Richard Castro


Homero Galicia


Hispanic Entrepreneurs Oral History Project

Summary of Interview

Richard Castro was born in Del Rio, Texas to two hard working immigrant parents. Castro remembers his mother being a seamstress and working late into the night in order to make her quota. His father owned his own construction business and would give his son business advice of never putting limitations on yourself. Castro was also influenced by his brother who attended college. Even though Castro faced challenges in school, he attended and graduated from Texas State University. Castro became a teacher but did not make enough money, so he had to take on side jobs in order to make ends meet. Castro even became a Del Rio city manager, but left after serving two years to eventually create his own business, which was his ultimate goal. Castro created Richard Castro Real Estate Agency and Construction, which became successful in the mid 1980’s even though the country was facing economic hardship. Castro says he knew he wanted to be financially successful when he was a teenager and saw creating his own business as a way of doing this. Castro purchased his first McDonalds franchise in 1983, after being pushed by one of his former co-workers. His first restaurant was located in El Paso on Hawkins and I- 10. Castro developed his own business plan of work ethics and a positive attitude which he used at each McDonalds. Eventually, Castro owned a total of 33 restaurants, from El Paso to Big Spring, Texas; he owned the majority of the Permian Basin market. Now, he just focuses on the El Paso market. Castro also trained his employees through each position of management to work their way up to store owners. Castro is very involved in the El Paso community, he takes pride in being involved with youth education programs. He was able to launch the HACER scholarship program which helps out recent Hispanic high school graduates throughout Texas. This program was successful through the business partnership of McDonalds. Castro also discussed the importance of being involved in programs which help children of low income households. Castro also speaks about taking lessons from past employment experiences and doing a person’s best to “do what’s right” and draw from these experiences to gain knowledge. Castro offers advice to young hispanic entrepreneurs to have a business plan filled with strength, commitment, and hard work.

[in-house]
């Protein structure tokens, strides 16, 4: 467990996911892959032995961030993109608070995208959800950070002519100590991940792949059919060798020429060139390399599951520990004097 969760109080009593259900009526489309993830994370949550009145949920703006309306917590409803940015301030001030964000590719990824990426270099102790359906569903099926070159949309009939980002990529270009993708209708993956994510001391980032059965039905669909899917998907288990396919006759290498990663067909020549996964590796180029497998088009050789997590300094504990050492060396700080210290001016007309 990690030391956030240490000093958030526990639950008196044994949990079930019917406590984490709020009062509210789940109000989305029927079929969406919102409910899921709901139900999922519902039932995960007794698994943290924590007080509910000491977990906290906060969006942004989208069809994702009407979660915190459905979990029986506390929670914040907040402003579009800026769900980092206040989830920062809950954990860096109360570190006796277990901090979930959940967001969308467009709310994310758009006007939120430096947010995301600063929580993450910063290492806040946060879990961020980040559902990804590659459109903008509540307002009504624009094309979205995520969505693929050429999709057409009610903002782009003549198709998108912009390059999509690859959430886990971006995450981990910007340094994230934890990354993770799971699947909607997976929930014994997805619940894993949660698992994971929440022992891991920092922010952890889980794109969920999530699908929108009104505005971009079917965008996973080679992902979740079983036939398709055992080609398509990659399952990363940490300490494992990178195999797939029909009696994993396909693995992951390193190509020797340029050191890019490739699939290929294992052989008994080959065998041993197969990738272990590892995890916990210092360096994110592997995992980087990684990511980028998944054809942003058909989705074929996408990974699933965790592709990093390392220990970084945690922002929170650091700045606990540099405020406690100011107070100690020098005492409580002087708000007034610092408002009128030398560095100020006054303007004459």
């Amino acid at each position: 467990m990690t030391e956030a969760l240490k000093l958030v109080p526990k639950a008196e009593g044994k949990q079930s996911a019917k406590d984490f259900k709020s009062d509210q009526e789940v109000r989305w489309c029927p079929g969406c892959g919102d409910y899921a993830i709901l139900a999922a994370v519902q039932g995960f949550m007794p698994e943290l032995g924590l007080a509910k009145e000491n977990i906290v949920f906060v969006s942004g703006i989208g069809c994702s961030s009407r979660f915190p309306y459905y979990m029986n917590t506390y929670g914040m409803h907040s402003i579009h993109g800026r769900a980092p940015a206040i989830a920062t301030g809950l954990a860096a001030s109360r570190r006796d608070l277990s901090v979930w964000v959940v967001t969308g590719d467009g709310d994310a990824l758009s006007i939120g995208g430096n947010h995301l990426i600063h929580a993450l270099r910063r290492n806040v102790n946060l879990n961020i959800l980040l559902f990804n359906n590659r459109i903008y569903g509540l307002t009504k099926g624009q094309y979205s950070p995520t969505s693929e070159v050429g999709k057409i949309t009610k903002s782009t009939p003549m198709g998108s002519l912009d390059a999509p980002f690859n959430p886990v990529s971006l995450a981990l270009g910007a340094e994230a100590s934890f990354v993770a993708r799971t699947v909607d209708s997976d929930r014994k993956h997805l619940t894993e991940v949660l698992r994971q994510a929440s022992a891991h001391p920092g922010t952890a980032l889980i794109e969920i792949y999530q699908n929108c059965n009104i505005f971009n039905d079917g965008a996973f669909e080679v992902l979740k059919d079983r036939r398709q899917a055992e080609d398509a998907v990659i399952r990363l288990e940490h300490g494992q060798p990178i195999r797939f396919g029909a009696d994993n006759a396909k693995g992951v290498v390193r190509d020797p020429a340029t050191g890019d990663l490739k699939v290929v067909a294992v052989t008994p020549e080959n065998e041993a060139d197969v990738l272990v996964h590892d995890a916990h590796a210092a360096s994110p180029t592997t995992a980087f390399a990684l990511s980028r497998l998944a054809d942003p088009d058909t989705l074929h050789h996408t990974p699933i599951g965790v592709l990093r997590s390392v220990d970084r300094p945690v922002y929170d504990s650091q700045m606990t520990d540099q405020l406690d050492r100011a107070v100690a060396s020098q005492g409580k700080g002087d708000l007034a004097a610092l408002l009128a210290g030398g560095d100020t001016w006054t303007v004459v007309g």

Date of Interview


Length of Interview

113 minutes

Tape Number

No. 1536

Transcript Number

No. 1536

Length of Transcript

36 pages


Vanessa Pantoja

Interview Number

No. 1536

Terms of Use



Transcript is a Draft copy

Included in

Oral History Commons